Friday, March 2, 2012

Innocence not-so-Lost

It's a well known fact that I hate dust. And dirt. And lint. And grime. And sticky spots. And sticky spots that have collected little bits of dust. So chances are that if you were to burst through my front door on any given day at a completely random time, it's pretty likely that you'd find me with a can of Pledge in my hand, possibly even crawling on the super dangerous open ledge located in our two-story entry that seems to be a DUST MAGNET! You know, the ledge that if I were to slip and fall off of and come crashing down to the ceramic tile underneath, the children are instructed to suppress their laughter just long enough to call 9-1-1.

Every other day as I'm buffing finger smudges off of the piano and dusting picture frames, I find myself glancing at these pictures of when my boys were younger and sometimes thinking "where did those days go?" or, more accurately, "when exactly did they start incorporating 'freaking' and 'crap' and 'moron' into their vocabularies on such a regular basis?"

At least I still have Zoe. Sweet, innocent, harmless little 7-year-old Zoe. True, she prefers Spider Man to Barbies and Nerf guns to tea parties, but she still loves to give me a hug once in a while and still thinks I'm sort of smart and believes in every fictional, furry, overweight, sweetly retarded character associated with various holidays and childhood milestones.

So yesterday, as I was dusting the kids' bedrooms and throwing away various kleenexes and gum wrappers, I came across a stack of small handwritten notes in Zoe's bedroom. Since I am a firm believer in respecting my kids' privacy and not snooping unless the note is RIGHT THERE and the child has recently had the privilege of consuming a meal that I prepared for them, I read them.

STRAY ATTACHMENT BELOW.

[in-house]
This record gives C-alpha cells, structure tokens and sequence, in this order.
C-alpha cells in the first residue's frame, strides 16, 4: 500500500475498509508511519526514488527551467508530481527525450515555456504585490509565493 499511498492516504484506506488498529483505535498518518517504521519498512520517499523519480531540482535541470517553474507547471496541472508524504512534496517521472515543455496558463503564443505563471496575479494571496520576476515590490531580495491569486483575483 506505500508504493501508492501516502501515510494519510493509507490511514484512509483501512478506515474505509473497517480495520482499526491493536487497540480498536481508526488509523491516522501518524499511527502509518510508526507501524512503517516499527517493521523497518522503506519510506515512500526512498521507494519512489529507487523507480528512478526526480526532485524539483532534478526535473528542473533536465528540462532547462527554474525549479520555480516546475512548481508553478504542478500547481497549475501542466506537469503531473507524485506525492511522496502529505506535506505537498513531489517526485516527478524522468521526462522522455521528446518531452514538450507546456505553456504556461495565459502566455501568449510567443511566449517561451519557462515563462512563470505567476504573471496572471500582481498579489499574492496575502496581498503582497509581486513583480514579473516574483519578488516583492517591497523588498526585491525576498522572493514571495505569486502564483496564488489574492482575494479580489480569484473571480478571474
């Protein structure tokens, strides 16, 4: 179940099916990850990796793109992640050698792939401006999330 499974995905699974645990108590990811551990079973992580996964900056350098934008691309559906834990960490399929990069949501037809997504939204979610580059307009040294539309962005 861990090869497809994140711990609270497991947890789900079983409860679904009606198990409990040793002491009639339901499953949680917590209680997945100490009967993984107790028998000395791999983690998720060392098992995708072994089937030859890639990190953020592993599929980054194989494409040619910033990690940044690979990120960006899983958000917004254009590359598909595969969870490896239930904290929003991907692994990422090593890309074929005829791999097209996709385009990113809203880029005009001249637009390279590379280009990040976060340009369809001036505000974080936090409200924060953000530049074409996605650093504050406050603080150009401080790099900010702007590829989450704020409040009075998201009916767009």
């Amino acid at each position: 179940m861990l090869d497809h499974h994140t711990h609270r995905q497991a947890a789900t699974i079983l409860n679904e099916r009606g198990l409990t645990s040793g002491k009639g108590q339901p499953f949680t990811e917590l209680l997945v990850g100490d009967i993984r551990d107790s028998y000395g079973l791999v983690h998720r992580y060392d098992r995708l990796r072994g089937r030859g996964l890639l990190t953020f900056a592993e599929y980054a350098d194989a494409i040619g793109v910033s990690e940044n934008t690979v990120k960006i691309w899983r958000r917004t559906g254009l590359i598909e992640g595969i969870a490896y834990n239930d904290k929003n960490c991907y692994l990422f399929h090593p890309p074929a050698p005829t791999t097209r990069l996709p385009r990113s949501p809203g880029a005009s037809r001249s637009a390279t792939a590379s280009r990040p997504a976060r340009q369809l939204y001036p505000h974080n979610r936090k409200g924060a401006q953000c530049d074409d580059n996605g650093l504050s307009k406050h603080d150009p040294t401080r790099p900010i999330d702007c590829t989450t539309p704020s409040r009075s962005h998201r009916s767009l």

The first note is a to-do list:

Um, and the what? And the who? What the hell kind of second grade is my kid going to? Why doesn't she know how to spell "beautiful" correctly?

After I picked Zoe up from school that afternoon, I told her to go upstairs and get ready for tennis and oh yeah, you know those notes that you left on your dresser? Why don't you bring them downstairs so we can talk about them. Suddenly, her half-Asian eyes took on a full-Caucasian appearance and her mouth dropped open as she ran up the stairs. She came back down, slammed the notes on the counter and again, took off up the stairs yelling "OOOOOH! MMMMMYYYYY! GAAAWWW!"

With a bowl of mac and cheese in front of her and me remaining completely calm and obviously open to any reasonable explanation, she told me that a boy in her class was at the boy's bathroom at the same time that a girl in her class was at the girl's bathroom, and when the boy came back to class he proclaimed that he and the girl "were just hanging out over there, sexin' it up and stuff." All of the kids laughed and Zoe immediately interpreted his statement as "So, cool, sex means they were together, near each other, hanging out, that sounds neat." She told me that yes, she did think AJ was a pretty nice kid and is glad that she is friends with him, but now that I've informed her that sex means THAT THE BOY HAS TO SEE THE GIRL NAKED, she plans on remaining "just friends" with all the boys. Like, forever. Her whole life.

Before you start leaving lectures/comments below about how I'm a horrible parent who's obviously not taking these issues seriously enough and how I should start planning my outfit and schedule that perm appointment for my episode of "16 and Pregnant," I'd like to share with you what was on the back of the sex note:

Yes, that's right. The most exciting thing for her wasn't dressing up beautiful or sexin' it up with AJ, it was the fact that she had lost a tooth that morning, which means that some geriatric chick carrying a sack of change was going to break into our home in the middle of the night and steal her stinky baby tooth.

And you know what every visit from the Tooth Fairy requires: a handwritten note.

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